Not usually a very quick reader but went through this in no time unfortunately.
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2 of 2 people found the following review helpful
5.0 out of 5 stars Stunning!, 3 Dec 2013
This review is from: Gardens of Stone: My Boyhood in the French Resistance (Kindle Edition)
I really didn't want this to end. I am a fan of Michael Wright, so I expected his treatment of this true story to be handled with sensitivity and humour. I was not disappointed. Like Michael, I also live in France and often see the roadside monuments to the Resistants, usually where they were gunned down. The story illuminated this tragic era of our recent history and, in my opinion, provides a vivid picture of the heroes and cowards who found themselves handling this turbulent time in their own ways. The story alone is breathtaking. Add to this Michael Wrights skilful writing and you have a true story that reads like an action and adventure novel.
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2 of 2 people found the following review helpful
5.0 out of 5 stars A beautifully written memoire, 18 Nov 2013
A memorable, and evocative memoire of life in Northern France under the Nazi occupation. A real pager turner, I found myself hanging onto every word, and could hardly put down this beautifully written account. Though it is clear that even now a few events are almost too painful to describe, some other incidents are by turns amusing and thought provoking. I must thank Stephen Grady (with the superb, light touch of Michael Wright) for reminding me of how very lucky so many of us post war children are, and how much we really do owe to those who suffered so much during the war, without the benefit of knowing its eventual outcome.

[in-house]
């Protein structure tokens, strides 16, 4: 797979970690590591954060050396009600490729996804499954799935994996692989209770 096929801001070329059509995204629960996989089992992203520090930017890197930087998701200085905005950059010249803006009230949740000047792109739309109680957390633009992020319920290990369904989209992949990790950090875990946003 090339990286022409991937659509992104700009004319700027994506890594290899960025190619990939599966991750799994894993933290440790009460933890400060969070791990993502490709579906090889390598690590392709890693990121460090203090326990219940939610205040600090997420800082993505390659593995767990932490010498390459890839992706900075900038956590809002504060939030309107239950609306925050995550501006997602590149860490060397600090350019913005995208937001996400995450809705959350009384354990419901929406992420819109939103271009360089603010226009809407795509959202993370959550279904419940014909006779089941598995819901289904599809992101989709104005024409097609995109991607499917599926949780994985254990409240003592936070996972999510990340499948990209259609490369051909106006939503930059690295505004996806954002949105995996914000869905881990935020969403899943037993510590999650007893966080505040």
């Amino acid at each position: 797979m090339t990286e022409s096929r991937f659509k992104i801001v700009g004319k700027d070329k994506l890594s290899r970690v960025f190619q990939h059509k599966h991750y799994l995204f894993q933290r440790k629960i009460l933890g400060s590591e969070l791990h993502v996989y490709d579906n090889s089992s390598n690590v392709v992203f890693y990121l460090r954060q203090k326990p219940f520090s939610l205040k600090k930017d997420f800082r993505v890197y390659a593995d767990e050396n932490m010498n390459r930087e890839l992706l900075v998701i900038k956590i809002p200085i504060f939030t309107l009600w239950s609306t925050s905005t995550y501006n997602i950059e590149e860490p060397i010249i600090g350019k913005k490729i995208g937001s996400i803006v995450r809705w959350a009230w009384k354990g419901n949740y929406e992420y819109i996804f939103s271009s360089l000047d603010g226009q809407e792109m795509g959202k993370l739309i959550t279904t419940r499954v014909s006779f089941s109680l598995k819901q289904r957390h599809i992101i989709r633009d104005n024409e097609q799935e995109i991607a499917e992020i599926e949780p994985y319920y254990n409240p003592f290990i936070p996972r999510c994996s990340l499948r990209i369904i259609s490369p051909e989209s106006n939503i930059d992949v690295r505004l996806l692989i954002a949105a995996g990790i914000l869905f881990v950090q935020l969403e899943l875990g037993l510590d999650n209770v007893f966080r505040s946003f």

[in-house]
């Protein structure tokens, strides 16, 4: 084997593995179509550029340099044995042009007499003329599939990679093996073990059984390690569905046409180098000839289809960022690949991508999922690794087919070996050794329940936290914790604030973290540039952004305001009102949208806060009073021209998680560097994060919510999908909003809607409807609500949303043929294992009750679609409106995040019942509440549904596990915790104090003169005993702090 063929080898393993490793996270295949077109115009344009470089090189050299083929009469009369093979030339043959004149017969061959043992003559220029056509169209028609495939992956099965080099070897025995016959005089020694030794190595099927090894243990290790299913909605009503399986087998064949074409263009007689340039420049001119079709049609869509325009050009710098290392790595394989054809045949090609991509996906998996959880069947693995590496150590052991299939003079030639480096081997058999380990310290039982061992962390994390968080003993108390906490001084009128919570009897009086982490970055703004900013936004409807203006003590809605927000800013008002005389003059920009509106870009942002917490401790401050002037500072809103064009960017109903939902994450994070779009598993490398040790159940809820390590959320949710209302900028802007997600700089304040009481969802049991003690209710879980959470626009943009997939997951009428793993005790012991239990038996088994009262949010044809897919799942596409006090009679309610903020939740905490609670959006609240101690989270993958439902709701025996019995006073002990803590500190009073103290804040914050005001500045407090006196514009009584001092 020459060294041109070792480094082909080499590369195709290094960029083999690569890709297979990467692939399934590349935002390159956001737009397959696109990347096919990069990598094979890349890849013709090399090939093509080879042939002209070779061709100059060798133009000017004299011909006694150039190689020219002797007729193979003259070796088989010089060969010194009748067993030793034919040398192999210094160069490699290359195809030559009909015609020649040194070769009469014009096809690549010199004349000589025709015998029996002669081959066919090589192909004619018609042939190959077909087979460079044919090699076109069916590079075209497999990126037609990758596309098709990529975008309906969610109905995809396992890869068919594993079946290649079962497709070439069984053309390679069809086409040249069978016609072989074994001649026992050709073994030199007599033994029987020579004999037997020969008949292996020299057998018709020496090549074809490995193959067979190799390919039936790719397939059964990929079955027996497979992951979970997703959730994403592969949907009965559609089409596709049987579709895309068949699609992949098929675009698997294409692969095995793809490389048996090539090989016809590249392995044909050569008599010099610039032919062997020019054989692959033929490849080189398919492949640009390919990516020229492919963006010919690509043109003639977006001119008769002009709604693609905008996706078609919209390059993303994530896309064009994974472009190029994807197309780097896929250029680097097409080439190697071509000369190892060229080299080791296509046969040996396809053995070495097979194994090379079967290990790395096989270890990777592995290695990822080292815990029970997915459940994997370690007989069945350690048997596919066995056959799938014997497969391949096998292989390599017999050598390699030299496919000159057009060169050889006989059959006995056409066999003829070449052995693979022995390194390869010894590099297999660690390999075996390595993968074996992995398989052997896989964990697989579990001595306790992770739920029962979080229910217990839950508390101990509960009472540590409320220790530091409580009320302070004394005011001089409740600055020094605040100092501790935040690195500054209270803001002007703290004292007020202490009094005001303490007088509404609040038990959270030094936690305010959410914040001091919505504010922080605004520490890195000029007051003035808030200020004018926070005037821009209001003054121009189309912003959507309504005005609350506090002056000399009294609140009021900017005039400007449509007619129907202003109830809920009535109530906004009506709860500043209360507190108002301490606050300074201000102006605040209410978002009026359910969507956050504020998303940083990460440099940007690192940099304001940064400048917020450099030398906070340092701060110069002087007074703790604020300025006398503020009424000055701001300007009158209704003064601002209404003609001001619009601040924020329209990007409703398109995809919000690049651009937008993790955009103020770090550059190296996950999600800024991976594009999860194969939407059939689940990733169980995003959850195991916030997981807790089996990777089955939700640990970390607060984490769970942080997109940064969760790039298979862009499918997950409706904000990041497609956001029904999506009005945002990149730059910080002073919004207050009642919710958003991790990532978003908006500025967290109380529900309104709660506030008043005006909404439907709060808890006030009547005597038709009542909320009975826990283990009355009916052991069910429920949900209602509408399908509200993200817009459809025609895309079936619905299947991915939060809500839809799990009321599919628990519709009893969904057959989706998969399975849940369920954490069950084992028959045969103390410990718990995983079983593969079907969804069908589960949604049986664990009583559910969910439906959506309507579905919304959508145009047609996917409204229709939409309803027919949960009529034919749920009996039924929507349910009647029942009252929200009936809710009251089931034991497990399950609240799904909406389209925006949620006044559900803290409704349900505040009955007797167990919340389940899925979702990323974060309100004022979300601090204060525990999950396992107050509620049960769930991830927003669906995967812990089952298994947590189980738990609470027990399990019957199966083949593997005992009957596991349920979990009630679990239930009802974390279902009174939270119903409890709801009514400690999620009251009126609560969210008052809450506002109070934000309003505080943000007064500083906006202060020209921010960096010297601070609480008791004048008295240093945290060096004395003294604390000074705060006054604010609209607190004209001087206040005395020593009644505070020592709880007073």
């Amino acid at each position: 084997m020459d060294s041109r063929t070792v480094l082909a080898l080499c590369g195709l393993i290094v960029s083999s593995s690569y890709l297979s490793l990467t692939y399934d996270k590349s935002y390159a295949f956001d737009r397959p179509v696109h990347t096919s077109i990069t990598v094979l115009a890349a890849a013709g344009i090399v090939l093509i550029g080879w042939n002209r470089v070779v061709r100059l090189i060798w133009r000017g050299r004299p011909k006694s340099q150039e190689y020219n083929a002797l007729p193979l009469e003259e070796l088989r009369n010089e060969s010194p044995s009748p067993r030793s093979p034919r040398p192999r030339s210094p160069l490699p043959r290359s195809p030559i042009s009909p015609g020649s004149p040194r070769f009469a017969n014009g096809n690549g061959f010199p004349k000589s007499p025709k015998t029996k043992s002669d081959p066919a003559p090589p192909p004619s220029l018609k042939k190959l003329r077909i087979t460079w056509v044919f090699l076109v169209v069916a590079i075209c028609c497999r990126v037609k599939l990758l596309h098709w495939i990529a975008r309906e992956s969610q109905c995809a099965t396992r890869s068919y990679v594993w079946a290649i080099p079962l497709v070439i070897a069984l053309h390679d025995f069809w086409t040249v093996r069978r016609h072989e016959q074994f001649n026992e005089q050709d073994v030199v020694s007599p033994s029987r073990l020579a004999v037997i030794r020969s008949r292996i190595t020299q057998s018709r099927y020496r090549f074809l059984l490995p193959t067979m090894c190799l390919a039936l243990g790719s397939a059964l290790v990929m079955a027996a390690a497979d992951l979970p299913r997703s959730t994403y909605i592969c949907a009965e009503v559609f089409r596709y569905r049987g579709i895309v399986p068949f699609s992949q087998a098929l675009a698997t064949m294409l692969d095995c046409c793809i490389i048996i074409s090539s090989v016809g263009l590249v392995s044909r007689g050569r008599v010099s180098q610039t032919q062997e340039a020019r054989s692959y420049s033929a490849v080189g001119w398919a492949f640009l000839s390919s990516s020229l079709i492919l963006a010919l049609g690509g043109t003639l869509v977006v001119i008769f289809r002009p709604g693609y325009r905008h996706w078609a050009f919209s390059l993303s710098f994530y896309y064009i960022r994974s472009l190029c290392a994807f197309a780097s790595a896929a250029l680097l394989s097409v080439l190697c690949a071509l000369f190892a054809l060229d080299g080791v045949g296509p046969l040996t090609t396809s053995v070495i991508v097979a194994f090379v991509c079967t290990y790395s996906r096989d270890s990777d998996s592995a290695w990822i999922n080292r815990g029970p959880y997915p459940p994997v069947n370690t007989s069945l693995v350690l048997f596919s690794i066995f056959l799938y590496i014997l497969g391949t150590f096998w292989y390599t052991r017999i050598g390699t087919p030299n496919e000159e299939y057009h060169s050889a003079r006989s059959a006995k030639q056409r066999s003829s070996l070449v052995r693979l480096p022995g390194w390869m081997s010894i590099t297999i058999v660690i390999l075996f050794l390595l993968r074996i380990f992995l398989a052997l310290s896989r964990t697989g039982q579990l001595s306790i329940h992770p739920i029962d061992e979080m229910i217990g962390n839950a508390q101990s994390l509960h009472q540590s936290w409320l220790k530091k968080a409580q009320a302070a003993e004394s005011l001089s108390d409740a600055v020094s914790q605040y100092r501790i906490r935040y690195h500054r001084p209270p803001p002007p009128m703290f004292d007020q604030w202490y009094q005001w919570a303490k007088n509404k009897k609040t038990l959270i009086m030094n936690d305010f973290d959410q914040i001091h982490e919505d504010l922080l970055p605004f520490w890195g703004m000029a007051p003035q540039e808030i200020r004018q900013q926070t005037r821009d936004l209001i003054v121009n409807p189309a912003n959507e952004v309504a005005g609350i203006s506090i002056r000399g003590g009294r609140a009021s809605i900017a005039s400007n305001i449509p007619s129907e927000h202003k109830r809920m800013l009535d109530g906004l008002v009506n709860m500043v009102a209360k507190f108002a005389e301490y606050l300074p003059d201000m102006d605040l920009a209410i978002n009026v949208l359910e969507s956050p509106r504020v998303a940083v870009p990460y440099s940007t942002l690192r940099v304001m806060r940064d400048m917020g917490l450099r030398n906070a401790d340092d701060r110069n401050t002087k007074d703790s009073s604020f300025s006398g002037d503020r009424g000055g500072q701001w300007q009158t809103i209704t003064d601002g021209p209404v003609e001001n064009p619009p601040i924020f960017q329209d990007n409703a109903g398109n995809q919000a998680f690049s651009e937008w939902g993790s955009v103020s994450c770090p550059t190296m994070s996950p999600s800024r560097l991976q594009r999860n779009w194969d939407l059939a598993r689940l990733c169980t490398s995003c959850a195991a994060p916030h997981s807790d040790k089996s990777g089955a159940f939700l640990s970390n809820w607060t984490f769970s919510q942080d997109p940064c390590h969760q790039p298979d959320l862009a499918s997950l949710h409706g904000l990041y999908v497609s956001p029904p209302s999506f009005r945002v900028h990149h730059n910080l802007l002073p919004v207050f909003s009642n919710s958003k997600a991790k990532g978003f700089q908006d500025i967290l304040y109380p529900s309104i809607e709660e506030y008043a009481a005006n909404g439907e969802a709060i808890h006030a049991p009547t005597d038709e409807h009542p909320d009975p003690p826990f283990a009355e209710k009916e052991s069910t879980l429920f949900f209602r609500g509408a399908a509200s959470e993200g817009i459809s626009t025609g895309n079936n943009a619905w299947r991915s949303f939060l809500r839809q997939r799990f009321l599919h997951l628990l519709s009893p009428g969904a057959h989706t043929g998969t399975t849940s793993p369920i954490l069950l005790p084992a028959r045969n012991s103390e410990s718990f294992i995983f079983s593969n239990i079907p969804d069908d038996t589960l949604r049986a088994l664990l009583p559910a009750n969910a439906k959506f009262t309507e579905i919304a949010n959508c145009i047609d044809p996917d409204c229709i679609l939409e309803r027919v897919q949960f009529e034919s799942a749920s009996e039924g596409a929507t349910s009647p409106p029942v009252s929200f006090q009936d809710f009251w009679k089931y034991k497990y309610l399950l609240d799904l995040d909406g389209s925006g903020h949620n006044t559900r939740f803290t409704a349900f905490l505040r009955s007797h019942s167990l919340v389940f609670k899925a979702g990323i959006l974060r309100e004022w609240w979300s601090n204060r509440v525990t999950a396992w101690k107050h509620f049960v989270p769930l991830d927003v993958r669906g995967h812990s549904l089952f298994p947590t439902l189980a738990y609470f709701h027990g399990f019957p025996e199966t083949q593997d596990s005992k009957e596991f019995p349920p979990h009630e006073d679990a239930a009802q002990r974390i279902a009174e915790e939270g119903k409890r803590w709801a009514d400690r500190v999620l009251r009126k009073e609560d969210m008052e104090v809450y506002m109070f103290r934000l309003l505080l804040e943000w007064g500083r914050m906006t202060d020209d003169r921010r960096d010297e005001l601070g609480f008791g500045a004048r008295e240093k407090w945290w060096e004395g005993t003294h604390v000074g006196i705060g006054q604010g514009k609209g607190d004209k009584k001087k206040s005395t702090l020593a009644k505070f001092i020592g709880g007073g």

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2 of 2 people found the following review helpful
5.0 out of 5 stars Eminently readable and absorbing, 5 Nov 2013
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I was looking for Michael Wright's latest book when I came across this one. It is an excellent read with Wright's influence evident. It brings out clearly the difficulties and dilemmas faced by the resistance fighters who wanted to hurt the Nazis while knowing that their every action was likely to bring retaliation on the innocent civilian population.